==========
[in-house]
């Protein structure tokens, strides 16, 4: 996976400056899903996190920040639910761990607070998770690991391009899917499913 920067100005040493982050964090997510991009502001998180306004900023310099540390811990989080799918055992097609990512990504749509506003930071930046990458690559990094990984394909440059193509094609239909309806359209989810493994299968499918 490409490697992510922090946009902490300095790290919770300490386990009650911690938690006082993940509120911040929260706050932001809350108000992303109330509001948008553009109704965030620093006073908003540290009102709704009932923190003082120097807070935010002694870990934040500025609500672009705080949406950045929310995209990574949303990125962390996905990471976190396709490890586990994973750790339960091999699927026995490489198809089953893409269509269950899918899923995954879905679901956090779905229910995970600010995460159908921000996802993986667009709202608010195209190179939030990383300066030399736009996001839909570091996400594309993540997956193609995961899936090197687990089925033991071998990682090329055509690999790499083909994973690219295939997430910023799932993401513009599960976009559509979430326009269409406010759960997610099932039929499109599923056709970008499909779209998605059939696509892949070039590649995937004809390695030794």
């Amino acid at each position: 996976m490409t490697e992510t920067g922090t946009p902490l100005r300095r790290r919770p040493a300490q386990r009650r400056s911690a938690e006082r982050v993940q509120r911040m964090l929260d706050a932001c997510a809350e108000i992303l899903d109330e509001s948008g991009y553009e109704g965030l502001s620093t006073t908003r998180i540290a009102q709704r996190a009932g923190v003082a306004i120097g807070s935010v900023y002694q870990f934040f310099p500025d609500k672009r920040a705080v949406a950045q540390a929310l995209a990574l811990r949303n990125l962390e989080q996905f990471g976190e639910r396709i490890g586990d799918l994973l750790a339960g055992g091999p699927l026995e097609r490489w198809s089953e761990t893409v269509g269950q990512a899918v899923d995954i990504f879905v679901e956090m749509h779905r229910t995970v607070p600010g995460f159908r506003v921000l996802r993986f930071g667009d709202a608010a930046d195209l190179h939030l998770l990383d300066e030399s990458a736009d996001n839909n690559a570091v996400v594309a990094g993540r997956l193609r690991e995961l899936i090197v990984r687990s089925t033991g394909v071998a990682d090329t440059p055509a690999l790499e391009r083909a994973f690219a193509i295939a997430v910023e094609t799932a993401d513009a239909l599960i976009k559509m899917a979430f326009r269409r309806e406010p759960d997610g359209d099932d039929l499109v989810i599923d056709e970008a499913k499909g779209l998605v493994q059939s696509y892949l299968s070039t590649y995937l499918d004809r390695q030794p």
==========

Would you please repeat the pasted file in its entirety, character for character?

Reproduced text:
[in-house]
């Protein structure tokens, strides 16, 4: 996976400056899903996190920040639910761990607070998770690991391009899917499913 920067100005040493982050964090997510991009502001998180306004900023310099540390811990989080799918055992097609990512990504749509506003930071930046990458690559990094990984394909440059193509094609239909309806359209989810493994299968499918 490409490697992510922090946009902490300095790290919770300490386990009650911690938690006082993940509120911040929260706050932001809350108000992303109330509001948008553009109704965030620093006073908003540290009102709704009932923190003082120097807070935010002694870990934040500025609500672009705080949406950045929310995209990574949303990125962390996905990471976190396709490890586990994973750790339960091999699927026995490489198809089953893409269509269950899918899923995954879905679901956090779905229910995970600010995460159908921000996802993986667009709202608010195209190179939030990383300066030399736009996001839909570091996400594309993540997956193609995961899936090197687990089925033991071998990682090329055509690999790499083909994973690219295939997430910023799932993401513009599960976009559509979430326009269409406010759960997610099932039929499109599923056709970008499909779209998605059939696509892949070039590649995937004809390695030794």
């Amino acid at each position: 996976m490409t490697e992510t920067g922090t946009p902490l100005r300095r790290r919770p040493a300490q386990r009650r400056s911690a938690e006082r982050v993940q509120r911040m964090l929260d706050a932001c997510a809350e108000i992303l899903d109330e509001s948008g991009y553009e109704g965030l502001s620093t006073t908003r998180i540290a009102q709704r996190a009932g923190v003082a306004i120097g807070s935010v900023y002694q870990f934040f310099p500025d609500k672009r920040a705080v949406a950045q540390a929310l995209a990574l811990r949303n990125l962390e989080q996905f990471g976190e639910r396709i490890g586990d799918l994973l750790a339960g055992g091999p699927l026995e097609r490489w198809s089953e761990t893409v269509g269950q990512a899918v899923d995954i990504f879905v679901e956090m749509h779905r229910t995970v607070p600010g995460f159908r506003v921000l996802r993986f930071g667009d709202a608010a930046d195209l190179h939030l998770l990383d300066e030399s990458a736009d996001n839909n690559a570091v996400v594309a990094g993540r997956l193609r690991e995961l899936i090197v990984r687990s089925t033991g394909v071998a990682d090329t440059p055509a690999l790499e391009r083909a994973f690219a193509i295939a997430v910023e094609t799932a993401d513009a239909l599960i976009k559509m899917a979430f326009r269409r309806e406010p759960d997610g359209d099932d039929l499109v989810i599923d056709e970008a499913k499909g779209l998605v493994q059939s696509y892949l299968s070039t590649y995937l499918d004809r390695q030794p």